|Lightning hits near the U.S. Capitol Monday.|
Today, expect severe storms and floods in the Northeast and forest fires, heat and drought from the West Coast all the way to northwestern Canada.
The problem is, the jet stream forms a big, deep "U" with the bottom of the "U" right in the middle of the country.
The left side of the "U" has hot, dry air pumping up the West Coast and way, way up all the way into northwestern Canada. In that entire region, the weather pattern is worsening drought, and encouraging forest fires, some of them huge and epic, to continue to spread and intensify.
On the East Coast, the right side of that "U" the pattern is bringing up very humid, unstable air from the south, causing repeated rounds of severe thunderstorms and flash flooding.
In the Midwest, an autumnal chill settled in over the past few days, interrupting summer, but at least the cold isn't particularly destructive.
On Monday, there were also damaging thunderstorms from Kansas to Illinois to Tennessee ahead of the cold front introducing the chilly air in the Midwest. Those areas should be calmer today.
Since this pattern hasn't moved much in the past few days, the western heat and the eastern wetness haven't gotten out of our hair. The longer it lasts, the worse it gets.
|From @timbutz70 via Twitter, a menacing storm|
moves through Maryland Monday.
The big dip in the jet stream does show signs of flattening out in the next few days and that will calm the weather some.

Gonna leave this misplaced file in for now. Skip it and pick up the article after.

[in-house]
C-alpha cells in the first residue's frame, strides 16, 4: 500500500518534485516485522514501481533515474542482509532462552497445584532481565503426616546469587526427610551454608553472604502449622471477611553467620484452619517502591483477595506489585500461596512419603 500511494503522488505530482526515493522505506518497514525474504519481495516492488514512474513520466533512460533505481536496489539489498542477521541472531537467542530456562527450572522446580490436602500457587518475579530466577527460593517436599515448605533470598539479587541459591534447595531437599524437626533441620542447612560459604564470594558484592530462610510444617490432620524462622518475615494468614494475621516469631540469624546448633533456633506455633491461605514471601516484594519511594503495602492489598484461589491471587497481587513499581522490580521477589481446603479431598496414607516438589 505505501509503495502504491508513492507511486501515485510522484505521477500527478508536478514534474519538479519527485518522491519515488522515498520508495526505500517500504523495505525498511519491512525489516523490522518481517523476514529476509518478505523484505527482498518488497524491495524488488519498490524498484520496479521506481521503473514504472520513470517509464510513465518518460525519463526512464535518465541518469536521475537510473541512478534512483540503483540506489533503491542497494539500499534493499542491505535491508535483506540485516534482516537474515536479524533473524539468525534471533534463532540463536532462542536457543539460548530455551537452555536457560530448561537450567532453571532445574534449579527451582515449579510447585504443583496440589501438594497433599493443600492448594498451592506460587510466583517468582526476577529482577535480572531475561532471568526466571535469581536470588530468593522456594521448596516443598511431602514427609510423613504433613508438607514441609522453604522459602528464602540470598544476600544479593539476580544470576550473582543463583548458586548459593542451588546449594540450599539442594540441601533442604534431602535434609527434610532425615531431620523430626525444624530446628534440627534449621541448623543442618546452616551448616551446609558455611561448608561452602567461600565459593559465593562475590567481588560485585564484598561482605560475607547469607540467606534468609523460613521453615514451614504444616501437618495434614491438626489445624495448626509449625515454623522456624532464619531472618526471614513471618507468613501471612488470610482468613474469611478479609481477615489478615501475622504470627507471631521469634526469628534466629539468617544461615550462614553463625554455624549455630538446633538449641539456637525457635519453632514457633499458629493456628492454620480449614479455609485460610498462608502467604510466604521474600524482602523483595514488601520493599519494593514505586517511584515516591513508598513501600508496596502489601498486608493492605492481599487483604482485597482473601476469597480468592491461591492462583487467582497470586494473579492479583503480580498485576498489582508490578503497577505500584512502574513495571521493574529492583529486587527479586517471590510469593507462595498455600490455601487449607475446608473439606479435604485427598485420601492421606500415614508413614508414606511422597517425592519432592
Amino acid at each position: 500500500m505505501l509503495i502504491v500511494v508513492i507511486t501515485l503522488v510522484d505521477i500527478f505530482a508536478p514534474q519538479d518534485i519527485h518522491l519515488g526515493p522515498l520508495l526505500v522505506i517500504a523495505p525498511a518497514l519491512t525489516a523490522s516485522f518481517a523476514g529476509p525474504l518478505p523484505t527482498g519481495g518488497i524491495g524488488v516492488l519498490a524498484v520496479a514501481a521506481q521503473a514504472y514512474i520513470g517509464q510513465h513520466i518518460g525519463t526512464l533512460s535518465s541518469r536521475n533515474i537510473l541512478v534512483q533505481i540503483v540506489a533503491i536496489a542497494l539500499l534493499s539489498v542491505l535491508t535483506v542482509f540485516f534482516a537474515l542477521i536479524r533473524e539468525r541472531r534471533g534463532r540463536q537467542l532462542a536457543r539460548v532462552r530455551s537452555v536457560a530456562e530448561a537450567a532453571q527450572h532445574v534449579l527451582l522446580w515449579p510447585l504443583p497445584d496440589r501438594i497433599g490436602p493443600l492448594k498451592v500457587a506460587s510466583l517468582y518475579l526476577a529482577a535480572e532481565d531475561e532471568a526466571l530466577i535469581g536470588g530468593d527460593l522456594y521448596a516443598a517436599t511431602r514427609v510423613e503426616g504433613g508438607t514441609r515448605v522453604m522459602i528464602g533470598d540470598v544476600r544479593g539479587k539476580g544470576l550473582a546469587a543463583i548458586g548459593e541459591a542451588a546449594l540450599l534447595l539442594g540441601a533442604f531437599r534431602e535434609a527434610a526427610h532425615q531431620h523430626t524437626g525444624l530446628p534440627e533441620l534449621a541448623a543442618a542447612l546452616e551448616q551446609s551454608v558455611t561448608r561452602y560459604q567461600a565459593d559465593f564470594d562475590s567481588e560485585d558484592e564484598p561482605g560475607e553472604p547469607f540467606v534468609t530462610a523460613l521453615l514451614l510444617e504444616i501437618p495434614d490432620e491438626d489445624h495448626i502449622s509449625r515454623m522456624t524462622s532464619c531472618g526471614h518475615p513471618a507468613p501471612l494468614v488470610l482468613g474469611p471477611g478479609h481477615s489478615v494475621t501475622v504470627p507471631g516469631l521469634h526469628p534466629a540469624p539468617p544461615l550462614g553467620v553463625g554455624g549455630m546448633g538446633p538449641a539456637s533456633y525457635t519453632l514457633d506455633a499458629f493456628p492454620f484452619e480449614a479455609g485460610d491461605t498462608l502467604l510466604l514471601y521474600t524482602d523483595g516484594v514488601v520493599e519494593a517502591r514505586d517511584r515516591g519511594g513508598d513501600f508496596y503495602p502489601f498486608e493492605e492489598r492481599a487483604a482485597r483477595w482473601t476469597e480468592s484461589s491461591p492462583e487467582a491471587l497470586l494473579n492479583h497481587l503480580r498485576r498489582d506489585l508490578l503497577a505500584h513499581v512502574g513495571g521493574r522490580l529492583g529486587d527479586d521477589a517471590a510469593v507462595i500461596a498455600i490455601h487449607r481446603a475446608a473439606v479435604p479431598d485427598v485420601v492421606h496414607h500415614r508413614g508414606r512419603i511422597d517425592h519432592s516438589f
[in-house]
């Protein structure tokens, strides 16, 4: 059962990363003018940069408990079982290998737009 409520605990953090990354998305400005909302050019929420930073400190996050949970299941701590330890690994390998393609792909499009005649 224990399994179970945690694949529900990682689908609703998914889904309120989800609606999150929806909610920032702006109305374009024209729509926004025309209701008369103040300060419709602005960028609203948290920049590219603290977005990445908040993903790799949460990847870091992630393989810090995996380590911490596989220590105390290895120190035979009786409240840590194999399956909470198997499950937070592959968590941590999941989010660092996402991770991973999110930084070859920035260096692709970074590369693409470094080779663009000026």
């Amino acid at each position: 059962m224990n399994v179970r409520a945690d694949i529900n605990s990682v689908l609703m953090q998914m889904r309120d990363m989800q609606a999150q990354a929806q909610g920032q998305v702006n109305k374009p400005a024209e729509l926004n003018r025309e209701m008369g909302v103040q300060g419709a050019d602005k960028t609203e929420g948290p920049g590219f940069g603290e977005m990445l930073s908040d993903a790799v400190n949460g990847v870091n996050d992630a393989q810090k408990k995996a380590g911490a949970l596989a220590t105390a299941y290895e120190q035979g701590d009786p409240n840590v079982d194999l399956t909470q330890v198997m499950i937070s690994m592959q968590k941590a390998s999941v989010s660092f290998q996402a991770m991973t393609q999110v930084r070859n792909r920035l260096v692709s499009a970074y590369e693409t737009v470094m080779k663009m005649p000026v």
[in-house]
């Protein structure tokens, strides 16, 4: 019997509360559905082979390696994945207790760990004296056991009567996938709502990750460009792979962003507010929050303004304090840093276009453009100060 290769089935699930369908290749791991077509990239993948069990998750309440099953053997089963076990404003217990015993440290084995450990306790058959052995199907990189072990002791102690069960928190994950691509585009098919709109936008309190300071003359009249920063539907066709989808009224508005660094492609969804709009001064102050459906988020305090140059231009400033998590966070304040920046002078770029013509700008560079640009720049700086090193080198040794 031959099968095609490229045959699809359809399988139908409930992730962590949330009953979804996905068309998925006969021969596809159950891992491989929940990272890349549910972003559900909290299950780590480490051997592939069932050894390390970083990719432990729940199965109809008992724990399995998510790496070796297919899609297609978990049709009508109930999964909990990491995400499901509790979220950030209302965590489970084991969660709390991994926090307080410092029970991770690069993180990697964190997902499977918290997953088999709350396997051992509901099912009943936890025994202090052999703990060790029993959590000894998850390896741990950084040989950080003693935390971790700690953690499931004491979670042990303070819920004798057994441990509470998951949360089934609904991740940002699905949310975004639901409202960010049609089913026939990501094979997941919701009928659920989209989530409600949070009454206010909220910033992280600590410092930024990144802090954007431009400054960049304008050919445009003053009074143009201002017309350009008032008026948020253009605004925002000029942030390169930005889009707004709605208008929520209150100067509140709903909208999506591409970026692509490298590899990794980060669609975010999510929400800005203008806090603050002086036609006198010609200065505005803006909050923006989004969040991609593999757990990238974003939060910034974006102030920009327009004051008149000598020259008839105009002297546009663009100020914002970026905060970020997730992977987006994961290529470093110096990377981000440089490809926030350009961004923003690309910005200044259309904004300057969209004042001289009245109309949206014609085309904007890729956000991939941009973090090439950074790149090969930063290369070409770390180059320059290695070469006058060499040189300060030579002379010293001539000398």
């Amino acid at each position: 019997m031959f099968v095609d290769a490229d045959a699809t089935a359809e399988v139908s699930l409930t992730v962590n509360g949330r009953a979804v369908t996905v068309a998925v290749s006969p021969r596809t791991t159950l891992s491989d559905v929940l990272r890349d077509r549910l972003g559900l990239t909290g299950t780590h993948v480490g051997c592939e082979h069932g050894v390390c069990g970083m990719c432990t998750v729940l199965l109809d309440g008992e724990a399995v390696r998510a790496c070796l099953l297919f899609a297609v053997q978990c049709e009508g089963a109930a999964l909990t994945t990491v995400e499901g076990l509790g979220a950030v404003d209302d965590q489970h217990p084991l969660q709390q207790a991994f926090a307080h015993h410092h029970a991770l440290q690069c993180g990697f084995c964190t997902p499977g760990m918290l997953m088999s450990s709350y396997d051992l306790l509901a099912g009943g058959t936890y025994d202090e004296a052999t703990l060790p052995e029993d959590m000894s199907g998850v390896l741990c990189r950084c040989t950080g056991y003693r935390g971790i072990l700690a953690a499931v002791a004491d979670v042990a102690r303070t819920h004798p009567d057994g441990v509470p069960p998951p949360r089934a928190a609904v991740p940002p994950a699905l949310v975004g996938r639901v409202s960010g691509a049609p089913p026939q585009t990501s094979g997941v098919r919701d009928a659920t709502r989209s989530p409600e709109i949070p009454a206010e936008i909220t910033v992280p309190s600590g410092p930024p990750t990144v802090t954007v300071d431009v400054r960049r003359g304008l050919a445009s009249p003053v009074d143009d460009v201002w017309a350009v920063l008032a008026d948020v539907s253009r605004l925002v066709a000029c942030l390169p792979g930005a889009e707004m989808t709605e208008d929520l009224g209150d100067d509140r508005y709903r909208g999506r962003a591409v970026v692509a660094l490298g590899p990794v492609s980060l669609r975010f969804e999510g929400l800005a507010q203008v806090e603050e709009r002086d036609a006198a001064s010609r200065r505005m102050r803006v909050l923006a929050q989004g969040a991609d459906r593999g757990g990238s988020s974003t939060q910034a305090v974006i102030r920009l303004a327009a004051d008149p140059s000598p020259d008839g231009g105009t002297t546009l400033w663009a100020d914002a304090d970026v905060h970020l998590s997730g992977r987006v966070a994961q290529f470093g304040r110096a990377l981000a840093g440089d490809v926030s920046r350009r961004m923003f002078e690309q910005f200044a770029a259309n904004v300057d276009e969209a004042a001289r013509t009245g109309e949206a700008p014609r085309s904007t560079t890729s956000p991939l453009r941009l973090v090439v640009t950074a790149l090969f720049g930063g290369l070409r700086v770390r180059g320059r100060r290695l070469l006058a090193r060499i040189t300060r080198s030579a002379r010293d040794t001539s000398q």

But in the meantime, the Northeast can expect another destructive day of damaging wind gusts in thunderstorms, a tornado or two, and a lot more flash flooding.
According to the NOAA Storm Prediction Center, the best chances of severe thunderstorms extend from central Vermont and central New Hampshire on down the East Coast to North Carolina.
In that zone, some storms this afternoon and evening will cause huge, scary, tree smashing wind gusts, maybe an isolated tornado, a few pockets of large hail and dangerous lightning.
If that wasn't bad enough, the rain from these storms will become torrential again. In some spots, the dreaded "training storms" might get going. That's when storms line up like boxcars on a railroad track and repeatedly go over the same spot, causing inches and inches of rain in narrow bands and creating intense flash floods.
|Colorado got into the act Monday. From@JermeyDanMoore|
via Twitter, the aftermath of a hailstorm in Berthoud, Co.
It's really hard to guess where, and even if, these training storms will set up much in advance, so I don't know where the worst flash flooding will be today.
The biggest potential for flash floods goes from Maine, through New Hampshire, into southern New England, southern New York State, and on down through New Jersey into the Mid-Atlantic states.
Those areas have already had a lot of rain. Which means the ground is soaked, and it won't take all that big a downpour to cause flash flooding
Further west in most of Vermont, especially the northwestern half, and in northern New York, there is a chance of flash flooding, but the rain might not be as intense. Plus, those areas haven't had as much rain over the past couple of months as points south and east so the chances of flooding aren't as great.
Finally, finally, the zone of heaviest rain with this weather pattern will shift off the coast tomorrow, and things will dry out. At least for now.